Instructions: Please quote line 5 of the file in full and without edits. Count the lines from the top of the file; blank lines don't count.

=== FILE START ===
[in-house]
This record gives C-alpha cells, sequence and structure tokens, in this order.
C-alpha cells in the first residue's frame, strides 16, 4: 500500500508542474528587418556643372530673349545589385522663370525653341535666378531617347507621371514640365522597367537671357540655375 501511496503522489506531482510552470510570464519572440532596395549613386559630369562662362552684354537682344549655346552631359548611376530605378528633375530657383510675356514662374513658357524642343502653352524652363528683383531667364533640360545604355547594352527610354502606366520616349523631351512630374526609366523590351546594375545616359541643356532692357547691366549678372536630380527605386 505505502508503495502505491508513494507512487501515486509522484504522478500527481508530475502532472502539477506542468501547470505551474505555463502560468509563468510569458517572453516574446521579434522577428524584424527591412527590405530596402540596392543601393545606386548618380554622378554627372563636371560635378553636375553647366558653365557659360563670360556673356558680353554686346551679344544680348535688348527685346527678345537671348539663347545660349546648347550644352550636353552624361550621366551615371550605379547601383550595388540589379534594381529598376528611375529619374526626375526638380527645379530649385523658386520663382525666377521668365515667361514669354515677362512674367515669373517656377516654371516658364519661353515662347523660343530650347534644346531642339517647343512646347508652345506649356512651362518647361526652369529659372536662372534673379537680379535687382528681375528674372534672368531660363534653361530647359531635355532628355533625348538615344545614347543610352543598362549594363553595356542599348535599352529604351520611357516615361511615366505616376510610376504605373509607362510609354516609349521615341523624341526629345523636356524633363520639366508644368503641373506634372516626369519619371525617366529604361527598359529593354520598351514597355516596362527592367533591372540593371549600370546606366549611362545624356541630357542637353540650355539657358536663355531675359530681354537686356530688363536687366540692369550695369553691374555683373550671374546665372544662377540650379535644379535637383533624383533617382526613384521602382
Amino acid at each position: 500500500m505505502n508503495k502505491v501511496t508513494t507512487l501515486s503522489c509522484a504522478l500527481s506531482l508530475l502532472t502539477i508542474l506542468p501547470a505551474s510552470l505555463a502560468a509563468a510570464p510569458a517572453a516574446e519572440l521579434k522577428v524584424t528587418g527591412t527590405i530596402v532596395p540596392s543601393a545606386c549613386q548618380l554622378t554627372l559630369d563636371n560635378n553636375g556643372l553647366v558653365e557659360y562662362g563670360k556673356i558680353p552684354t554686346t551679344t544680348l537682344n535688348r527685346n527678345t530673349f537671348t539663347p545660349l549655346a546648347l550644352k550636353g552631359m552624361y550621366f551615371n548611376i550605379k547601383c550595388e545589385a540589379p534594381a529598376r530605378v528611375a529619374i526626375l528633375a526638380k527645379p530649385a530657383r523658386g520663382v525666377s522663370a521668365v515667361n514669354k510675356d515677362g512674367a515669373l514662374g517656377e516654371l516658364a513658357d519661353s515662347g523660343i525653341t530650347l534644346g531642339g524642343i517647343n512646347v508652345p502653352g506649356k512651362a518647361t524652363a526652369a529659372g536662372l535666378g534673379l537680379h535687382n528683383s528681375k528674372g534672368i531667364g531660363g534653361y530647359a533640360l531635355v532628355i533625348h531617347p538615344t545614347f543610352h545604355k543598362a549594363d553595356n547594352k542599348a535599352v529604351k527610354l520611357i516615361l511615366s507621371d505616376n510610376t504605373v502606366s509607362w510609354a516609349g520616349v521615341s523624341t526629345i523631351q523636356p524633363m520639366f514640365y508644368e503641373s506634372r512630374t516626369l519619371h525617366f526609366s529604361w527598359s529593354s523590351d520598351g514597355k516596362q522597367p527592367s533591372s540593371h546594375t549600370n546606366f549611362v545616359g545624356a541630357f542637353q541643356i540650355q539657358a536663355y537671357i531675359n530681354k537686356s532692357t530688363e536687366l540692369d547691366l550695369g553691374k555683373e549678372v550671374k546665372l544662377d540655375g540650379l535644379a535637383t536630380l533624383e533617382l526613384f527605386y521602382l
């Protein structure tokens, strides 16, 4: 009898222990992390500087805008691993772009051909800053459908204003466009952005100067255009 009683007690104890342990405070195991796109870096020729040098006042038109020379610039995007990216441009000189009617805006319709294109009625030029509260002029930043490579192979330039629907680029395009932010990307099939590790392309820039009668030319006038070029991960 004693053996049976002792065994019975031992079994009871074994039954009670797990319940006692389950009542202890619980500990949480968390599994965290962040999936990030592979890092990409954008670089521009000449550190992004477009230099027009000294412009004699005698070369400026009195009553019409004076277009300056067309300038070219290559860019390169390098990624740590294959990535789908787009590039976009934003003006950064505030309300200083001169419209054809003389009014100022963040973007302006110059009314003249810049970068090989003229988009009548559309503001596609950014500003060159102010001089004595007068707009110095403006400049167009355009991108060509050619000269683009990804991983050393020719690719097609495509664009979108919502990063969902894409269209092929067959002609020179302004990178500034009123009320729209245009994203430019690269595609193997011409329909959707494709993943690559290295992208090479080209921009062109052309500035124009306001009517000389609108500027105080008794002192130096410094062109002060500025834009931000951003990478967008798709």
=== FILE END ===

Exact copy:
């Protein structure tokens, strides 16, 4: 009898222990992390500087805008691993772009051909800053459908204003466009952005100067255009 009683007690104890342990405070195991796109870096020729040098006042038109020379610039995007990216441009000189009617805006319709294109009625030029509260002029930043490579192979330039629907680029395009932010990307099939590790392309820039009668030319006038070029991960 004693053996049976002792065994019975031992079994009871074994039954009670797990319940006692389950009542202890619980500990949480968390599994965290962040999936990030592979890092990409954008670089521009000449550190992004477009230099027009000294412009004699005698070369400026009195009553019409004076277009300056067309300038070219290559860019390169390098990624740590294959990535789908787009590039976009934003003006950064505030309300200083001169419209054809003389009014100022963040973007302006110059009314003249810049970068090989003229988009009548559309503001596609950014500003060159102010001089004595007068707009110095403006400049167009355009991108060509050619000269683009990804991983050393020719690719097609495509664009979108919502990063969902894409269209092929067959002609020179302004990178500034009123009320729209245009994203430019690269595609193997011409329909959707494709993943690559290295992208090479080209921009062109052309500035124009306001009517000389609108500027105080008794002192130096410094062109002060500025834009931000951003990478967008798709």